In an article published in The Times on 6 May 2015,
which is now the subject of a legal complaint, it was alleged that
the Plymouth Brethren Christian Church had "been
leafleting for Conservative candidates in key marginal seats and
offering prayers for a Tory victory" in the lead up on
the recent UK general election. Such actions were said to have
taken place in the constituencies of Yeovile, Chippenham and
Montgomeryshire. The UK Charity Commission is currently
investigating the allegations, as such actions would contravene a
charity's duty not to "undertake party-political
This is not the first time controversy has engulfed the Plymouth
Brethren Christian Church. The Times have previously
alleged that the Church, which operates 34 schools, engaged in
'an "extraordinary lobbying campaign" to
pressurise the Charity Commission into granting ...charitable
status' to the Preston Down Trust where members of the
Church meet. Allegedly, such lobbying included handing out leaflets
for Conservative candidates during the 2010 general election.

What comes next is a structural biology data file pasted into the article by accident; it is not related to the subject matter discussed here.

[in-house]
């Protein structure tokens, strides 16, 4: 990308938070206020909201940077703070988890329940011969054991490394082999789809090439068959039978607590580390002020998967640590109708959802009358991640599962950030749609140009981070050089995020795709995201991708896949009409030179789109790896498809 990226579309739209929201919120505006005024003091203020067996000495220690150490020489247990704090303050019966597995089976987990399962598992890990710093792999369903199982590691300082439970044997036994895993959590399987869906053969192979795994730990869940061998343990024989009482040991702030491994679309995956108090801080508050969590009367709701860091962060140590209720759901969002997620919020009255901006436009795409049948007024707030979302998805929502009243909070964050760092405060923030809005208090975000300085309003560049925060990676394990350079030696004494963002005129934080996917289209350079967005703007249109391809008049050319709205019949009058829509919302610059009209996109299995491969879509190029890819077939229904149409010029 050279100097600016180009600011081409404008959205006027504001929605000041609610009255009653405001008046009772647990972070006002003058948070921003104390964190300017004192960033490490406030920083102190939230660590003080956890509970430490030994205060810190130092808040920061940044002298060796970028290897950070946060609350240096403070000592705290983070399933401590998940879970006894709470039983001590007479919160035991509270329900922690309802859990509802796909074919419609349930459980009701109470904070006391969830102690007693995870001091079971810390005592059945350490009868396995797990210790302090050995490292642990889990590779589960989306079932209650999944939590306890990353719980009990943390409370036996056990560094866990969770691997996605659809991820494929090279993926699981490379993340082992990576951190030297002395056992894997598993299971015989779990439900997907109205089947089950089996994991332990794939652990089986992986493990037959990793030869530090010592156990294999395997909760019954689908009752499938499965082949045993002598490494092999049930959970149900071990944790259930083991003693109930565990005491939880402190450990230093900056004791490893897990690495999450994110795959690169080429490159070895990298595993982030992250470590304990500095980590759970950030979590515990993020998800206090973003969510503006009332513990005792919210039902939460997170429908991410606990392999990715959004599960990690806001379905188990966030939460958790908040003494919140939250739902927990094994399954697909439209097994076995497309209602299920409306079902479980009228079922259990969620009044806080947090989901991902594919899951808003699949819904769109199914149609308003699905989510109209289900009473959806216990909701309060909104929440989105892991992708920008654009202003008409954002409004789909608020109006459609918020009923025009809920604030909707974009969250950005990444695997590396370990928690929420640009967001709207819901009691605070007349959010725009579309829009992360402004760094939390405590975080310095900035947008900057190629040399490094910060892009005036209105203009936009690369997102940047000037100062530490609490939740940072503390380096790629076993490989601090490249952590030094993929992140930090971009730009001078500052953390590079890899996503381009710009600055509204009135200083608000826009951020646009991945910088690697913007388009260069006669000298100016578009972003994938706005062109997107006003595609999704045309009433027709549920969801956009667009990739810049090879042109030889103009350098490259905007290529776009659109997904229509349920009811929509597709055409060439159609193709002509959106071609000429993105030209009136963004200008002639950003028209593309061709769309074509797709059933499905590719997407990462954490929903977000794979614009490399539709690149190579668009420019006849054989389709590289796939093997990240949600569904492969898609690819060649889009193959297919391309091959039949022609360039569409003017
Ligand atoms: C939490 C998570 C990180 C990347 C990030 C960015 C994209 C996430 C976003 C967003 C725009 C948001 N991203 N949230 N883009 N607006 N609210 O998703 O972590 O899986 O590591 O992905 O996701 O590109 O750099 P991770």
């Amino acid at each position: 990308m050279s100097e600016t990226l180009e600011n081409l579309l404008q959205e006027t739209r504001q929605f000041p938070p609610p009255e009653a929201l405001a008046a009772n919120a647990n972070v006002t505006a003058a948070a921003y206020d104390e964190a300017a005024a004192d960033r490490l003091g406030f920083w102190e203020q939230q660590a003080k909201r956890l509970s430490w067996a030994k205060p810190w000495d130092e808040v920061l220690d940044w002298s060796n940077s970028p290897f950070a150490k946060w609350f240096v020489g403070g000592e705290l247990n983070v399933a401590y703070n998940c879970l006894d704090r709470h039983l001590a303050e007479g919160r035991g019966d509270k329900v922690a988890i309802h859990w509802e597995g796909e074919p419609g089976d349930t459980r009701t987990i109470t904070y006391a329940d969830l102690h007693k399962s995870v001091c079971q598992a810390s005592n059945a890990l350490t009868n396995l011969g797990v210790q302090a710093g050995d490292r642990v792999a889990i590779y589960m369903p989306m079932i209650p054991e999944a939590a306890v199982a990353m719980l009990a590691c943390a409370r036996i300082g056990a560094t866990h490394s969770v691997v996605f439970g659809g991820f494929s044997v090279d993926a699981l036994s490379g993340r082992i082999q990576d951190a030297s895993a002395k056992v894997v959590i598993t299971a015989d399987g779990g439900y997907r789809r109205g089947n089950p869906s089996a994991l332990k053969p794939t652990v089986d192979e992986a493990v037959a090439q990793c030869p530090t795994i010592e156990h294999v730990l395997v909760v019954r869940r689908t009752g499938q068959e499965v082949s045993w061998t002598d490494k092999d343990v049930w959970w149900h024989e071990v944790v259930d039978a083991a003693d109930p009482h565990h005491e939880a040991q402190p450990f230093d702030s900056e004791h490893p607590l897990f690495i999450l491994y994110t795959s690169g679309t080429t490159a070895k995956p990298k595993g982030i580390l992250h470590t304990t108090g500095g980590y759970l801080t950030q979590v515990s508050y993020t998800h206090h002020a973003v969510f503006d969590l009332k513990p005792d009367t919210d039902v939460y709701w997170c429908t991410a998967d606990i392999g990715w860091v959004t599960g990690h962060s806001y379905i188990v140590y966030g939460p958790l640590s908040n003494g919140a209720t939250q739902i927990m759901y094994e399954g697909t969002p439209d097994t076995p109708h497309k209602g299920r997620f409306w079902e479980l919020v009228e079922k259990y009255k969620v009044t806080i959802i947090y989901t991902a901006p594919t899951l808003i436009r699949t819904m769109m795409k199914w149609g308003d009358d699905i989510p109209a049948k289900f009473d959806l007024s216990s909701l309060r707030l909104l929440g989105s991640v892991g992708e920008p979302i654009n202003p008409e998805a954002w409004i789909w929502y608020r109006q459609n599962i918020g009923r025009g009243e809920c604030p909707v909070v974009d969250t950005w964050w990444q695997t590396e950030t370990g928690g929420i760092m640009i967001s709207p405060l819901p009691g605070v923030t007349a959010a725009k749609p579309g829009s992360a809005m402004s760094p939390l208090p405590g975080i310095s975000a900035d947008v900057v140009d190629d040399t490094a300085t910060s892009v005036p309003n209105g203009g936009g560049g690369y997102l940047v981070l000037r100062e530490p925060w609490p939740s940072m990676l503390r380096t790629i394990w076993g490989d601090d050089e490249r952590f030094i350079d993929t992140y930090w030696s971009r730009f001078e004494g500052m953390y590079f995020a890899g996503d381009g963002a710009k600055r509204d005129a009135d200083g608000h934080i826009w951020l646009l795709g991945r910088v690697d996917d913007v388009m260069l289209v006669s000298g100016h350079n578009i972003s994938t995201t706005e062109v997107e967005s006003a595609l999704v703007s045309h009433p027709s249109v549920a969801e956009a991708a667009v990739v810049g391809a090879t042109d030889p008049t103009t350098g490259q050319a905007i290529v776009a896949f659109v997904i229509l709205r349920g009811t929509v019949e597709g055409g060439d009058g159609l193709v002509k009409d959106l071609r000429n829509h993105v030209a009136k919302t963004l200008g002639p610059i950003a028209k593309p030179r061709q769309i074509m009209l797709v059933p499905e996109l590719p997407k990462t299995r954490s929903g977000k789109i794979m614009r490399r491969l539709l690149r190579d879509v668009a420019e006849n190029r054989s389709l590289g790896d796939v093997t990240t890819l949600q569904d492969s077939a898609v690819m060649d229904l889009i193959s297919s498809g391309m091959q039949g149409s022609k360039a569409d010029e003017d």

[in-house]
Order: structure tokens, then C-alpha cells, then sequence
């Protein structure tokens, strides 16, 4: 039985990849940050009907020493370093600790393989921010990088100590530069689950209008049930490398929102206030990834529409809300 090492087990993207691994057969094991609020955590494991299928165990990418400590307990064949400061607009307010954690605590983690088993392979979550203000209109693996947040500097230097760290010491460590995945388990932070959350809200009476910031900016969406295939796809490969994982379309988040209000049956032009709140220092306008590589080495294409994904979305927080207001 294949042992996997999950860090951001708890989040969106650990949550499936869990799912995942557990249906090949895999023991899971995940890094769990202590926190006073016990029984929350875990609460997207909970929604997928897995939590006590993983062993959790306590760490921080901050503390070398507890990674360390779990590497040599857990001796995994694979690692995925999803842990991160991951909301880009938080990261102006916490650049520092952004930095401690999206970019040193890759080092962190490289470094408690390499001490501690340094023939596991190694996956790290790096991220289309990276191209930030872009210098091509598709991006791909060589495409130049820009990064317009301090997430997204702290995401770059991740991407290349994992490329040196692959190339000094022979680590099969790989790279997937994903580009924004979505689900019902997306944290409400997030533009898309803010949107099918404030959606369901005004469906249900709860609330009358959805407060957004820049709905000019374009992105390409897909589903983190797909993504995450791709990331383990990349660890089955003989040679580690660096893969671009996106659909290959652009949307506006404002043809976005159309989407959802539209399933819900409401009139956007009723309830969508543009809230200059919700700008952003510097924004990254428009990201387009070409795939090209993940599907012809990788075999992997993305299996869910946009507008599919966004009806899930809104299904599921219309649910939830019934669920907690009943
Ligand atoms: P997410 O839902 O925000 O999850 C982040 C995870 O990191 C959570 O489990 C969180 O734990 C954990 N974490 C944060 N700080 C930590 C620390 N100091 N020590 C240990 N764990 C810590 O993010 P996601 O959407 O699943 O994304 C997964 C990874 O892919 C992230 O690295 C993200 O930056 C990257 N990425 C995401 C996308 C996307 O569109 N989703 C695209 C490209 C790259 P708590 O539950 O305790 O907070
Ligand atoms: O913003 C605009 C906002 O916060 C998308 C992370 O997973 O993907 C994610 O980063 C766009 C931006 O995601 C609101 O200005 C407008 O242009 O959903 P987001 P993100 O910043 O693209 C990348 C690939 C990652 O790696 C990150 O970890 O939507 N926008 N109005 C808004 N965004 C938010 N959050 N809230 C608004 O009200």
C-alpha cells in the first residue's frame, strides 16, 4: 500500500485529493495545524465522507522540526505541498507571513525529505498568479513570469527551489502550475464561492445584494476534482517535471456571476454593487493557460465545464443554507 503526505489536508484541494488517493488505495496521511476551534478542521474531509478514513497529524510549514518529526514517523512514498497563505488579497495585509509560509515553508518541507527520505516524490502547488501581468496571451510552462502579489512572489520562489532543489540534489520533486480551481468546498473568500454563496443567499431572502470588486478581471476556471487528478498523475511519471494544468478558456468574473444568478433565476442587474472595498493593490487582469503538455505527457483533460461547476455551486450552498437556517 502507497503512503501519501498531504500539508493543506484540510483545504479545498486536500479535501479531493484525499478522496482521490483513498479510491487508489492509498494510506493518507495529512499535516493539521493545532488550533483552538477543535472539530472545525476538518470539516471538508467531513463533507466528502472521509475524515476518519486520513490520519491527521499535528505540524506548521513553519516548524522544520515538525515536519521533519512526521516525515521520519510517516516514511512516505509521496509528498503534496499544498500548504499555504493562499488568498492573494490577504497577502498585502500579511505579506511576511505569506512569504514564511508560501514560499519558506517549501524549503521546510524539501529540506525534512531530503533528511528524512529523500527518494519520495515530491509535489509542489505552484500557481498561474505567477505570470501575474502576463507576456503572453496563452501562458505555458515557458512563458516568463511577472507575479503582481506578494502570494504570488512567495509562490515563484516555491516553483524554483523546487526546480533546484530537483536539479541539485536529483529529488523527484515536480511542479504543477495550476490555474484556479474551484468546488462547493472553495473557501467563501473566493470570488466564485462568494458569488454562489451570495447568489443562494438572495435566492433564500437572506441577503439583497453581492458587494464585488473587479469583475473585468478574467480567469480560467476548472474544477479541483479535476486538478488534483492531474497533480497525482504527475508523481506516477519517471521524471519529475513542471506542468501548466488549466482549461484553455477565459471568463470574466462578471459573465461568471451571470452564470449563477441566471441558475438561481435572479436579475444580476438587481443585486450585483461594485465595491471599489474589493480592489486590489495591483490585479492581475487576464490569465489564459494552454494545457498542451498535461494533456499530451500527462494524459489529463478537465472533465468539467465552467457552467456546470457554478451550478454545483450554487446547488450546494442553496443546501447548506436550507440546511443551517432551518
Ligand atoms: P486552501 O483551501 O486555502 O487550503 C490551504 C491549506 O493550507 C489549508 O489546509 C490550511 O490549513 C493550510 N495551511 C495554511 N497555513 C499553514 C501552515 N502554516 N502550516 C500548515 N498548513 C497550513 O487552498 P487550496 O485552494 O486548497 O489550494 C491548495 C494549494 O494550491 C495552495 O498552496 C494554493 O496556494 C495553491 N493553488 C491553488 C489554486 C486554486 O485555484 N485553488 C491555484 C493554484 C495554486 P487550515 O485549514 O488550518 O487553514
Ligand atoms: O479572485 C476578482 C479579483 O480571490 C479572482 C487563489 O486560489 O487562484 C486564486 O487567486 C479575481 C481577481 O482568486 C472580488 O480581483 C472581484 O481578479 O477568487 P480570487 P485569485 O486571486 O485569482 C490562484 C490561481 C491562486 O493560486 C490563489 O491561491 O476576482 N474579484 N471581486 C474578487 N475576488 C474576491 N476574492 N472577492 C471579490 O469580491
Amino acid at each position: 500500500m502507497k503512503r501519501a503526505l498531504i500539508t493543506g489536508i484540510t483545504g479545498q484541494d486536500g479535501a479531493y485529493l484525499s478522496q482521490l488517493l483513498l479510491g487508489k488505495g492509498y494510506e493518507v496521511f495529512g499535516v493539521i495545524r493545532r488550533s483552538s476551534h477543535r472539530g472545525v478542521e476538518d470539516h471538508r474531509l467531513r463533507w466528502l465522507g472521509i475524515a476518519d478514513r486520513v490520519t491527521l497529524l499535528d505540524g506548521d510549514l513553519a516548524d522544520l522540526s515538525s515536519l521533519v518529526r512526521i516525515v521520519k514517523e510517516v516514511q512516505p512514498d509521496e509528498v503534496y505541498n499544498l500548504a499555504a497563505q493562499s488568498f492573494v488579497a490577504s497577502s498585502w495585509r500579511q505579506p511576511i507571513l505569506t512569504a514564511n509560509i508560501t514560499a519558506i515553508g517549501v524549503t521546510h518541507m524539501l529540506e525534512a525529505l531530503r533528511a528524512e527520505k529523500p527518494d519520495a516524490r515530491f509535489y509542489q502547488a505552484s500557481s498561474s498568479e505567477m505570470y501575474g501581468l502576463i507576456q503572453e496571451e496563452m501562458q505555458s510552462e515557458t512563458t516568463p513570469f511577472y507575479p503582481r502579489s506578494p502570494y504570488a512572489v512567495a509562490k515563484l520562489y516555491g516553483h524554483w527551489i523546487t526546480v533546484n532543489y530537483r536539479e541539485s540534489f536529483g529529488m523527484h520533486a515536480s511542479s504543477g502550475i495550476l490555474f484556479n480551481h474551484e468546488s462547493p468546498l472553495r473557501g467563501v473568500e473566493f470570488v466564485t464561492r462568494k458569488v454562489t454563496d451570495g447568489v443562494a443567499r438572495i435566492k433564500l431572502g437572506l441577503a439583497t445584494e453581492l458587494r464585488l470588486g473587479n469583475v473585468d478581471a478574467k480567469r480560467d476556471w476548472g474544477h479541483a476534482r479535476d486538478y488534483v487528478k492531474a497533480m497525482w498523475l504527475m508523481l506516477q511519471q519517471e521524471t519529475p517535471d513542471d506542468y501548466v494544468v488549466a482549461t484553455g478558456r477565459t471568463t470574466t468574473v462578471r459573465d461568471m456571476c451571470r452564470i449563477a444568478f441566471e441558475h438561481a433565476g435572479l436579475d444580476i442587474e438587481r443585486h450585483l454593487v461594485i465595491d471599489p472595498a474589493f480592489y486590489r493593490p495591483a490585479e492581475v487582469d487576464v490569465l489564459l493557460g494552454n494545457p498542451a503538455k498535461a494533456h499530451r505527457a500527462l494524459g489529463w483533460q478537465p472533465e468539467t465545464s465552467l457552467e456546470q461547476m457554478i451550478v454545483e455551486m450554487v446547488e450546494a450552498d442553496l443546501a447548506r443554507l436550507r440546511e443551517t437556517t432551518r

As Frank Cranmer explains, "it is a basic principle of
charity law that charities may not undertake party-political
campaigns". As the UK Charity Commission sets out,
"To be a charity an organisation must be established for
charitable purposes only, which are for the public benefit. An
organisation will not be charitable if its purposes are
political". Furthermore, the Commission makes explicit
the obligation not to "give support or funding to a
political party, nor to a candidate or politician".
However, the Commission does permit charities giving
"support to specific policies advocated by political
parties if it would help achieve its charitable
The position is similar in Australia, although the Australian
Charities and Not-For-Profits Commission note that "while
a charity can support a political party or candidate, this support
must be a way of achieving its purposes rather than a goal in
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